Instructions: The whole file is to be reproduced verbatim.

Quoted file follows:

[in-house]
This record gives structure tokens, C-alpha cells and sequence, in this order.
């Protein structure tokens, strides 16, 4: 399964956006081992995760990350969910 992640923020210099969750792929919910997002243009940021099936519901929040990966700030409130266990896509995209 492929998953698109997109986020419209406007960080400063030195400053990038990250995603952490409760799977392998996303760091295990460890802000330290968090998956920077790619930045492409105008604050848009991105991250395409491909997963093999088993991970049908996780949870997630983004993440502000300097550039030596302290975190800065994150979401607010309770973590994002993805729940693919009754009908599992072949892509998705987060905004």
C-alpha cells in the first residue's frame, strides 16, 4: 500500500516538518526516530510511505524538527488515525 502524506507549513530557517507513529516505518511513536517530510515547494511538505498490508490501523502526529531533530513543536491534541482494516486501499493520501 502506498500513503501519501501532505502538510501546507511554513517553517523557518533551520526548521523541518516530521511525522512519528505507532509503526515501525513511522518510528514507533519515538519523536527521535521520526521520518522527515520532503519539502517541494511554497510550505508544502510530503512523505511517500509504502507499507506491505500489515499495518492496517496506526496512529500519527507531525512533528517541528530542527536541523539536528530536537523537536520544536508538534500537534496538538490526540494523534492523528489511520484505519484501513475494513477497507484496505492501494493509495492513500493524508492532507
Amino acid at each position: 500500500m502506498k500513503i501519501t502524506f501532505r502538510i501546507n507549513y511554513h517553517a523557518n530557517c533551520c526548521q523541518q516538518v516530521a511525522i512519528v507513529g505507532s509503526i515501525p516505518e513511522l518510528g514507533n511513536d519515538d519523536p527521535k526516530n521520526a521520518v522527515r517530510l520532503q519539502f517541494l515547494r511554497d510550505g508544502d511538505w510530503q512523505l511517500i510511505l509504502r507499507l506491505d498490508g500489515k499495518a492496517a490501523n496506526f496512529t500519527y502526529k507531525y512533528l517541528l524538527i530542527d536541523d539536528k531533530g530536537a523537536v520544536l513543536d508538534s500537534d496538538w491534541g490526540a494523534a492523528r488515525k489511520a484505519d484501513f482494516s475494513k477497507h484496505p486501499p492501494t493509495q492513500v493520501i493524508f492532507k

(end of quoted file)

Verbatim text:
[in-house]
This record gives structure tokens, C-alpha cells and sequence, in this order.
């Protein structure tokens, strides 16, 4: 399964956006081992995760990350969910 992640923020210099969750792929919910997002243009940021099936519901929040990966700030409130266990896509995209 492929998953698109997109986020419209406007960080400063030195400053990038990250995603952490409760799977392998996303760091295990460890802000330290968090998956920077790619930045492409105008604050848009991105991250395409491909997963093999088993991970049908996780949870997630983004993440502000300097550039030596302290975190800065994150979401607010309770973590994002993805729940693919009754009908599992072949892509998705987060905004």
C-alpha cells in the first residue's frame, strides 16, 4: 500500500516538518526516530510511505524538527488515525 502524506507549513530557517507513529516505518511513536517530510515547494511538505498490508490501523502526529531533530513543536491534541482494516486501499493520501 502506498500513503501519501501532505502538510501546507511554513517553517523557518533551520526548521523541518516530521511525522512519528505507532509503526515501525513511522518510528514507533519515538519523536527521535521520526521520518522527515520532503519539502517541494511554497510550505508544502510530503512523505511517500509504502507499507506491505500489515499495518492496517496506526496512529500519527507531525512533528517541528530542527536541523539536528530536537523537536520544536508538534500537534496538538490526540494523534492523528489511520484505519484501513475494513477497507484496505492501494493509495492513500493524508492532507
Amino acid at each position: 500500500m502506498k500513503i501519501t502524506f501532505r502538510i501546507n507549513y511554513h517553517a523557518n530557517c533551520c526548521q523541518q516538518v516530521a511525522i512519528v507513529g505507532s509503526i515501525p516505518e513511522l518510528g514507533n511513536d519515538d519523536p527521535k526516530n521520526a521520518v522527515r517530510l520532503q519539502f517541494l515547494r511554497d510550505g508544502d511538505w510530503q512523505l511517500i510511505l509504502r507499507l506491505d498490508g500489515k499495518a492496517a490501523n496506526f496512529t500519527y502526529k507531525y512533528l517541528l524538527i530542527d536541523d539536528k531533530g530536537a523537536v520544536l513543536d508538534s500537534d496538538w491534541g490526540a494523534a492523528r488515525k489511520a484505519d484501513f482494516s475494513k477497507h484496505p486501499p492501494t493509495q492513500v493520501i493524508f492532507k